All the world – at least all the right-thinking part of it – rejoices at the acquittal of Asia Bibi by Pakistan's Supreme Court. It has been a long nine years since she was arrested on charges of blasphemy. Her eventual death sentence – the first ever handed down to a woman on this charge – galvanised world opinion against Pakistan's infamous blasphemy laws. Revised and sharpened under the Islamist military dictatorship of General Zia ul-Haq, these mandated punishments ranging from prison terms of up to 10 years for 'Deliberate and malicious acts intended to outrage religious feelings of any class by insulting its religion or religious beliefs', through life imprisonment for defiling the Quran, to capital punishment for derogatory remarks, written or spoken, against Mohammad or other prophets.
In fact, the death penalty for blasphemy has never been carried out, and Asia Bibi – as a Christian and a woman who was the focus of huge international sympathy – was at less risk of it than others who have been found guilty. Her risk of death, however, was and is very great. It is no longer from the state, but from vigilantes who think the judiciary has gone soft. Dozens of people have been murdered on suspicion of blasphemy or while on remand. Her lawyers are at risk too, as are the judges who acquitted her, and those who've supported her publicly, and Christians in general. Already there have been violent demonstrations against the verdict and supporters of Islamist political party Tehreek-e-Labaik have called for assassinations.
But why do they hate her so? Or to put it another way, since she's been found not guilty of what they believe her to have done – why are they so set on killing anyone at all for what they say about their prophet?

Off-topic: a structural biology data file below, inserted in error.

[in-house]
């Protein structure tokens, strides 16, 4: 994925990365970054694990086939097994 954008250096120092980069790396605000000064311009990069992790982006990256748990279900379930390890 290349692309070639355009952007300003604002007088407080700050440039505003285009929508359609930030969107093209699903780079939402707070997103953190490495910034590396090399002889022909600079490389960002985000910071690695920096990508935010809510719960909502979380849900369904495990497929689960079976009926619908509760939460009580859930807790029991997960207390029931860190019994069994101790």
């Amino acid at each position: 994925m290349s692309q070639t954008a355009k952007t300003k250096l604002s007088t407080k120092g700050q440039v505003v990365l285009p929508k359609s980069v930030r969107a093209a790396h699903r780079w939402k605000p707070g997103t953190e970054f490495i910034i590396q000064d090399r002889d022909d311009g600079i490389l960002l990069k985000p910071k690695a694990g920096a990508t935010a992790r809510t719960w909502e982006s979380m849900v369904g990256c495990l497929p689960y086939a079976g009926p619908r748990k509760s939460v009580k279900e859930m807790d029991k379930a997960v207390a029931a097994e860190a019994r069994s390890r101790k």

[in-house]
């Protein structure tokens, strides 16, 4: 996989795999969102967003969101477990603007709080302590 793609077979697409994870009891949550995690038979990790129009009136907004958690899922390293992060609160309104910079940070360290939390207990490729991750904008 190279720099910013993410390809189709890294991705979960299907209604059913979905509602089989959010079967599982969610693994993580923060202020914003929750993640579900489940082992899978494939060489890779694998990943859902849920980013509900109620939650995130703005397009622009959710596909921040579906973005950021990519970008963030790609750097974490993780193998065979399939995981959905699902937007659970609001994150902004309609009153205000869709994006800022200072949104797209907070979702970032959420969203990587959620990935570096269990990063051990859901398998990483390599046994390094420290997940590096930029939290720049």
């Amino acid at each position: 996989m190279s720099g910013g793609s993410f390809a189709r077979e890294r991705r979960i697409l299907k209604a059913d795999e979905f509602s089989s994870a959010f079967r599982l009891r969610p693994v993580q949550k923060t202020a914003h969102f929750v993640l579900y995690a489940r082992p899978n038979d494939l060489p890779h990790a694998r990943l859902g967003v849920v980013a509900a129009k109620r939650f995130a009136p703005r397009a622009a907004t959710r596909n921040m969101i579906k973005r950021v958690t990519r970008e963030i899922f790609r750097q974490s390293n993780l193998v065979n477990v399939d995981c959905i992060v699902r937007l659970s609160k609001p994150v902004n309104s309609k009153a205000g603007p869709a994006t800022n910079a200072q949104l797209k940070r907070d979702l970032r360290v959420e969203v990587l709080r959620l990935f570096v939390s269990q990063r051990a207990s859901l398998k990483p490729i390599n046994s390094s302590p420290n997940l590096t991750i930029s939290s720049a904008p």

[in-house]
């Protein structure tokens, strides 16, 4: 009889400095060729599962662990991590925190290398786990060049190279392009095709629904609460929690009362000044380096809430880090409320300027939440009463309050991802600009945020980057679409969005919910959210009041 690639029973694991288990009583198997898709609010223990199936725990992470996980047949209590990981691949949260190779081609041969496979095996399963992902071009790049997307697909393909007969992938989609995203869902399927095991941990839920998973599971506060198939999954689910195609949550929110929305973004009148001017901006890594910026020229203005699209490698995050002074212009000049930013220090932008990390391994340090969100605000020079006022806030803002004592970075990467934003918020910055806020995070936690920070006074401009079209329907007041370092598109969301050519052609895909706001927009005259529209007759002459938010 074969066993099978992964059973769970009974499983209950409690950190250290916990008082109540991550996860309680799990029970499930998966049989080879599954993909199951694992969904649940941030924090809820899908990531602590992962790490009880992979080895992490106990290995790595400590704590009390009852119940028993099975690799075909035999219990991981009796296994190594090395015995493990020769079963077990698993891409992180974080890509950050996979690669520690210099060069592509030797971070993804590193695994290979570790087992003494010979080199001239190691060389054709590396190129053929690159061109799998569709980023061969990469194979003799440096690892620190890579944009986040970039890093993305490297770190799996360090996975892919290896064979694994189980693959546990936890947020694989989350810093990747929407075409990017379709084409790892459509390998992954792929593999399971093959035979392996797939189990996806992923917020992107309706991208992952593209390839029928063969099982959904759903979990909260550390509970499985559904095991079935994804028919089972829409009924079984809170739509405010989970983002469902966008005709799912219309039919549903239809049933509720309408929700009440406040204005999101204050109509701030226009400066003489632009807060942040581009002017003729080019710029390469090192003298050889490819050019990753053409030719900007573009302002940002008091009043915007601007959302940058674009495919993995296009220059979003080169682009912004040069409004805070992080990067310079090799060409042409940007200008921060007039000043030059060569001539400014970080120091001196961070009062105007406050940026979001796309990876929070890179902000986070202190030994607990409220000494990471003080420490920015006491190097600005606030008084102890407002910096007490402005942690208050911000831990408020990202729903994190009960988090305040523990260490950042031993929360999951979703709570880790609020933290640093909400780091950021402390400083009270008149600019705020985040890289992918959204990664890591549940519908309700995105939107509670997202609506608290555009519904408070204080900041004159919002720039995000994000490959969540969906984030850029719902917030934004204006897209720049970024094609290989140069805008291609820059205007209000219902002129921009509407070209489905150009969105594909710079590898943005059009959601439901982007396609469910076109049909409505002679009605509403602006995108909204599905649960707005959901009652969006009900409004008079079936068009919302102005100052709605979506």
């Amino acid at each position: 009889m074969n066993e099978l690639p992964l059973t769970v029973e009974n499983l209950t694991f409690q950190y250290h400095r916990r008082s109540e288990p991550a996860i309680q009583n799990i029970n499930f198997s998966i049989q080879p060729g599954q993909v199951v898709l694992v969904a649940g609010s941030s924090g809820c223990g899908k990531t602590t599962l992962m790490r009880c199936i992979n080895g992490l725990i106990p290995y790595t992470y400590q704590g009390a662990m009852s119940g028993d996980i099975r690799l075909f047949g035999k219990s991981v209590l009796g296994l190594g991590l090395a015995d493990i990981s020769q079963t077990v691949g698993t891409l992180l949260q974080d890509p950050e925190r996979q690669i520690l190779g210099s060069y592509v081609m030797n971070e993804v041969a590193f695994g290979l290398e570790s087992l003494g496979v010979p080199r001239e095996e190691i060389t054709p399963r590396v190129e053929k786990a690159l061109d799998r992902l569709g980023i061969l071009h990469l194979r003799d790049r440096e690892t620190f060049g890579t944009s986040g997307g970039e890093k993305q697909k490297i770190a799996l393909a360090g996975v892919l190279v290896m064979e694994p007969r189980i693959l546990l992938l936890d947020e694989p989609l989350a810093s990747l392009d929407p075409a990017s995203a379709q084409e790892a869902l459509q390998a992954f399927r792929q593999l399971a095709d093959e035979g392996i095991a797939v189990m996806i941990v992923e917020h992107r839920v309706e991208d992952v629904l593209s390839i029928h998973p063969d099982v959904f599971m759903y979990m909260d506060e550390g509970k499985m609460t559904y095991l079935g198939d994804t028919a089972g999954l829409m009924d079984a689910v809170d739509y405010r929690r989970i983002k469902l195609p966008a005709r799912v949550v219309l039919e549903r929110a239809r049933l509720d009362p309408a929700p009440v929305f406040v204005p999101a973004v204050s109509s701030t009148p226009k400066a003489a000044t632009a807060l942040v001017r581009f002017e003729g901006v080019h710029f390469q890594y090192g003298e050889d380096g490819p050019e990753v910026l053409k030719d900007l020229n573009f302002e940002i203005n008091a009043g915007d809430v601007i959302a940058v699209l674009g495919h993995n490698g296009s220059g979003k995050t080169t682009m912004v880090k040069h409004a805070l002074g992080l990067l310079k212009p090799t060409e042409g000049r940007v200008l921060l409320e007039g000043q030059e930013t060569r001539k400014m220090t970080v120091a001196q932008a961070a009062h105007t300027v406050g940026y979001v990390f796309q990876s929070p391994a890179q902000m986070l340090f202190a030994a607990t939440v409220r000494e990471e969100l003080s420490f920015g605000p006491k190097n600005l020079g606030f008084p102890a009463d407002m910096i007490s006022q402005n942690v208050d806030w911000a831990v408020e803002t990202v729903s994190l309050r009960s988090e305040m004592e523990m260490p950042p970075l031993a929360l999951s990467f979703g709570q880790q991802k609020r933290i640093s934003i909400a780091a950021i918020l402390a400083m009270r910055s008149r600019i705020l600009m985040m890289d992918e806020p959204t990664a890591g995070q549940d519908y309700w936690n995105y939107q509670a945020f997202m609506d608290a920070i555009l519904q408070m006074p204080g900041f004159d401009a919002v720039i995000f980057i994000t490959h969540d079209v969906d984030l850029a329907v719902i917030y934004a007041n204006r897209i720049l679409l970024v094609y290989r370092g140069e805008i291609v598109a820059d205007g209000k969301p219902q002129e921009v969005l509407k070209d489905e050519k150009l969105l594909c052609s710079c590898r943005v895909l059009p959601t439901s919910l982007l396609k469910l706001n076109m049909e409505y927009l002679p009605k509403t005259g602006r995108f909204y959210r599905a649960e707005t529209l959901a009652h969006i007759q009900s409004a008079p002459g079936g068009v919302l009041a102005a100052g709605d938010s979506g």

It's very tempting, since they are so adamantine in their certainty, to take them at their word: they just think that's what their religion requires. That's bad enough: what sort of religion requires that of its devotees? And isn't it evidence of the fundamental irrationality and intolerance of religion, that it could breed such rage and spite?
Dig a little deeper, however, and it's not so simple. The vast majority of Muslims would say Islam doesn't require the death penalty for blasphemy. Before 1986, when Zia's 'reforms' took hold, there were only 14 cases of blasphemy reported; there have been more than 1,000 since. What has driven this vast upsurge, which has claimed victims from every community – though disproportionately from minorities?
What's clear is that it isn't good enough to blame 'religion' – and specifically, it isn't good enough to blame Islam. There is intolerance and discrimination in other Muslim-majority countries, yes, but Pakistan is an outlier in the way it has entrenched religious violence in its legal system.
Two things have happened during the last three decades. One is that people have been given permission to hate by a flawed system. And the other is that they have been given reasons to hate. They are not good reasons, but – human nature being what it is – they are sufficient.